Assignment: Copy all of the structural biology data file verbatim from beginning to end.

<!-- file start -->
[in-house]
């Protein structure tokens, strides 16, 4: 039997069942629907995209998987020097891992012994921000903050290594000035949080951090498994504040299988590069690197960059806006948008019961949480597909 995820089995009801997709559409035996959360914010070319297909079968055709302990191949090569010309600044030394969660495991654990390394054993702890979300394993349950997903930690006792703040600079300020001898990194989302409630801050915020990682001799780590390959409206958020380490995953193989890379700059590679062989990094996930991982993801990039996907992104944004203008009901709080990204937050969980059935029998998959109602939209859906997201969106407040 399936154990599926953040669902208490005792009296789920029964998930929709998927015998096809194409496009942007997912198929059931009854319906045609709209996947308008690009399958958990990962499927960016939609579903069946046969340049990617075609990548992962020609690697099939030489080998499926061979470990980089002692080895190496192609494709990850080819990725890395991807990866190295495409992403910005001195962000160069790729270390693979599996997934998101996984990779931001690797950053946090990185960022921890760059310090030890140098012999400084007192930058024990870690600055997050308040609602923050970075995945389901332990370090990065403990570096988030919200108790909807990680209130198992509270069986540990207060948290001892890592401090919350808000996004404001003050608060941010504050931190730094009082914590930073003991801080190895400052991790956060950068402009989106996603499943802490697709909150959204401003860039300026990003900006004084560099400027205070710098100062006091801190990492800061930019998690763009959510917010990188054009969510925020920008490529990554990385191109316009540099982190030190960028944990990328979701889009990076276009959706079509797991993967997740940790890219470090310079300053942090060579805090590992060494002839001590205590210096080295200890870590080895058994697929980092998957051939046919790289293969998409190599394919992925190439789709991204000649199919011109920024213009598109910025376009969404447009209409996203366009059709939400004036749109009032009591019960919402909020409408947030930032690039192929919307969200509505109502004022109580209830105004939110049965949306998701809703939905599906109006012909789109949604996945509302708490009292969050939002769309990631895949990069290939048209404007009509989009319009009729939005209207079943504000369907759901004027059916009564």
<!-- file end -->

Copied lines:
[in-house]
């Protein structure tokens, strides 16, 4: 039997069942629907995209998987020097891992012994921000903050290594000035949080951090498994504040299988590069690197960059806006948008019961949480597909 995820089995009801997709559409035996959360914010070319297909079968055709302990191949090569010309600044030394969660495991654990390394054993702890979300394993349950997903930690006792703040600079300020001898990194989302409630801050915020990682001799780590390959409206958020380490995953193989890379700059590679062989990094996930991982993801990039996907992104944004203008009901709080990204937050969980059935029998998959109602939209859906997201969106407040 399936154990599926953040669902208490005792009296789920029964998930929709998927015998096809194409496009942007997912198929059931009854319906045609709209996947308008690009399958958990990962499927960016939609579903069946046969340049990617075609990548992962020609690697099939030489080998499926061979470990980089002692080895190496192609494709990850080819990725890395991807990866190295495409992403910005001195962000160069790729270390693979599996997934998101996984990779931001690797950053946090990185960022921890760059310090030890140098012999400084007192930058024990870690600055997050308040609602923050970075995945389901332990370090990065403990570096988030919200108790909807990680209130198992509270069986540990207060948290001892890592401090919350808000996004404001003050608060941010504050931190730094009082914590930073003991801080190895400052991790956060950068402009989106996603499943802490697709909150959204401003860039300026990003900006004084560099400027205070710098100062006091801190990492800061930019998690763009959510917010990188054009969510925020920008490529990554990385191109316009540099982190030190960028944990990328979701889009990076276009959706079509797991993967997740940790890219470090310079300053942090060579805090590992060494002839001590205590210096080295200890870590080895058994697929980092998957051939046919790289293969998409190599394919992925190439789709991204000649199919011109920024213009598109910025376009969404447009209409996203366009059709939400004036749109009032009591019960919402909020409408947030930032690039192929919307969200509505109502004022109580209830105004939110049965949306998701809703939905599906109006012909789109949604996945509302708490009292969050939002769309990631895949990069290939048209404007009509989009319009009729939005209207079943504000369907759901004027059916009564």